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Tighter rules to prevent illegal emigration
By Fu Jin (China Daily)
Updated: 2004-11-17 21:47

China's labour authorities have vowed to toughen up their regulation of organizations responsible for sending Chinese workers abroad and prevent illegal emigration.

The Ministry of Labour and Social Security said it is now working with the public security and foreign affairs ministries to combat illegal emigration.

Vice-Minister of Labour and Social Security Wang Dongjin made the remarks on Tuesday at a national meeting held here. The number of Chinese people working abroad has increased in recent years.

"As China has expanded its ties with the outside world, more and more foreigners are seeking skilled workers in our country," said Wang.

Statistics showed that 525,000 Chinese labourers have worked in other economies by the end of 2003.

There are currently more than 330 intermediary bodies whose business involves sending Chinese workers abroad. All of them obtain business licenses from the Ministry of Labour and Social Security.

Officials from the Ministry of Public Security and the Ministry of Foreign Affairs said they will take an increasingly cautious approach to sending workers abroad amid the serious situation of illegal emigration and deteriorating global security.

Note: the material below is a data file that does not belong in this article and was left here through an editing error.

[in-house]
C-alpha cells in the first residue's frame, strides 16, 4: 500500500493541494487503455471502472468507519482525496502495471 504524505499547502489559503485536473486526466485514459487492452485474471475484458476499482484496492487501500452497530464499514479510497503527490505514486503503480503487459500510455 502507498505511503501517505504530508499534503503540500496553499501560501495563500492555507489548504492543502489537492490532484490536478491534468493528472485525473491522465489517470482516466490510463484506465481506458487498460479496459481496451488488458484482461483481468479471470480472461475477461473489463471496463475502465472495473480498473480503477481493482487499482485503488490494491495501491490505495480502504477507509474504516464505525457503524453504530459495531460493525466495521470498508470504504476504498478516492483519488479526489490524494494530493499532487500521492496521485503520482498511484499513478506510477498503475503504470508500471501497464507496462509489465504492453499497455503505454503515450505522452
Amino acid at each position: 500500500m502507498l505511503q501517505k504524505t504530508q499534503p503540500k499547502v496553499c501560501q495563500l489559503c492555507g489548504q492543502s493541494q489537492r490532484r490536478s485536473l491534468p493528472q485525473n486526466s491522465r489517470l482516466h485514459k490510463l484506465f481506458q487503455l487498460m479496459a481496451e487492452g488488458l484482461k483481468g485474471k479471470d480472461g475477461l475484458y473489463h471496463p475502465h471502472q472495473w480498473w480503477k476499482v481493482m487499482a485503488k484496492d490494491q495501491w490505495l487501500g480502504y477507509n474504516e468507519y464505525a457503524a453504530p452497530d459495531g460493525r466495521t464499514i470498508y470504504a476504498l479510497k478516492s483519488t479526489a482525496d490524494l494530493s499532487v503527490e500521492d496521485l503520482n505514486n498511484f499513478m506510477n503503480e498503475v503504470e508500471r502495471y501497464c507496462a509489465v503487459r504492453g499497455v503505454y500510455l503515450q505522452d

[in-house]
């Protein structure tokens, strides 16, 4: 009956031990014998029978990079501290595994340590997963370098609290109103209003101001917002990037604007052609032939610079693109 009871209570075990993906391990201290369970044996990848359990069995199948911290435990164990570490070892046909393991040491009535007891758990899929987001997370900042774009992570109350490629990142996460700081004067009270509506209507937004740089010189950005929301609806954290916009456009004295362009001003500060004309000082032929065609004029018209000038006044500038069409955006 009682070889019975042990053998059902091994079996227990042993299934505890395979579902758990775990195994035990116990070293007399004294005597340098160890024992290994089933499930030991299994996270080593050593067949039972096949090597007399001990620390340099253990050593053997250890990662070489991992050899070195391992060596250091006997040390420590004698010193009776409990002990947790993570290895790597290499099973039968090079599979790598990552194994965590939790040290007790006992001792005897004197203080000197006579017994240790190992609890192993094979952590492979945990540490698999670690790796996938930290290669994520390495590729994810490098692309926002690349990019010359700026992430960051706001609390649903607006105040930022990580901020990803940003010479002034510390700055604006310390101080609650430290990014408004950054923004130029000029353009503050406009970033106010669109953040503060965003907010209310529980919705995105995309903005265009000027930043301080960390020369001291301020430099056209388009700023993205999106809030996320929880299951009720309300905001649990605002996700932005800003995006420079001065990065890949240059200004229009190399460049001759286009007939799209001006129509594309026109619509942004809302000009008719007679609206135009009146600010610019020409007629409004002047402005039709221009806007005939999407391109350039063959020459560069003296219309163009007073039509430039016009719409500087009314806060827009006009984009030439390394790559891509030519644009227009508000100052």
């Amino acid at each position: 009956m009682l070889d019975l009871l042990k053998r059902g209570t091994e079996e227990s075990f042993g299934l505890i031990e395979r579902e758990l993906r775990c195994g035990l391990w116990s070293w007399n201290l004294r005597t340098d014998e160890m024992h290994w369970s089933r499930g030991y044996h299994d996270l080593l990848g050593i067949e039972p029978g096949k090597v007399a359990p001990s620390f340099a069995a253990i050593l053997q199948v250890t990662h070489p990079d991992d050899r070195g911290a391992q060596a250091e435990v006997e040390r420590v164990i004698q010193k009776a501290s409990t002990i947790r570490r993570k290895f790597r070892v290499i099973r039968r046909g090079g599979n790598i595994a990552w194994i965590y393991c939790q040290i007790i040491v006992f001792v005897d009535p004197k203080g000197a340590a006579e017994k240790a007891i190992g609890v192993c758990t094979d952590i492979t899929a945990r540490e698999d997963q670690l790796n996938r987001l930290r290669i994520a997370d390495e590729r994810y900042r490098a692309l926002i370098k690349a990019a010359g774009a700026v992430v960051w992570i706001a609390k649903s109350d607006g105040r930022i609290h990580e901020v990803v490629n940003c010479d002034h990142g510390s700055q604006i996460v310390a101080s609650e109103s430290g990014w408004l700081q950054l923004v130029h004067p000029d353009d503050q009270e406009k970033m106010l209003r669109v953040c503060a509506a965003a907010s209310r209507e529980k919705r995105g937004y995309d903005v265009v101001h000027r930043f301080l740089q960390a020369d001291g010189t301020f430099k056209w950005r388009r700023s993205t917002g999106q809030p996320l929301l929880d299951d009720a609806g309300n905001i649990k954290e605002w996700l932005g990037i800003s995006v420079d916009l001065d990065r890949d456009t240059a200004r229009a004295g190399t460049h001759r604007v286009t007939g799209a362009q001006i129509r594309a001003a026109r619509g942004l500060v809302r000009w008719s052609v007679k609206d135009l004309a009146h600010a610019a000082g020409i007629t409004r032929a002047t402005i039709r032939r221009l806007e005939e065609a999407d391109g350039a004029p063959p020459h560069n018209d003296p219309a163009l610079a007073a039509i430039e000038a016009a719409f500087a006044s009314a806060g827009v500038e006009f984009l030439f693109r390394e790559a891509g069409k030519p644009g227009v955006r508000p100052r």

Li Junjie, an exit-entry official with the Ministry of Public Security urged all local public security organs working in this field to interview every applicant intending to work overseas.

He said only the legal export of labour can benefit both China and the importing counties.

Li stressed that cracking down on illegal emigration is an important job for the Chinese Government.

In 2003, about 26,000 Chinese people illegally entering other countries were repatriated, with a further 12,000 being sent back to China in the first half of this year.

China also suffers from illegal immigration. A total of 18,773 foreigners illegally entered and stayed in China in 2003.

Illegal intermediaries have been blamed for such phenomenon, according to Li.

This year, a three-month campaign launched by the Ministry of Public Security and six other ministerial departments cracked down on hundreds of such illegal intermediaries.

Li added that these criminals take advantage of people trying to go abroad, charging them exorbitant fees, forging certificates, and even colluding with snakeheads or human smuggling gangs to organize illegal emigration, said Li.

"Such activities severely disturb the normal order of China's exit and entry administration," he said. Zhong Ruiming, a director with the Ministry of Foreign Affairs, said overseas labourers should learn to better protect themselves as more Chinese people working abroad become terrorist targets or are killed in accidents.

He said the Chinese Government is working hard to establish a comprehensive mechanism to protect overseas Chinese workers.

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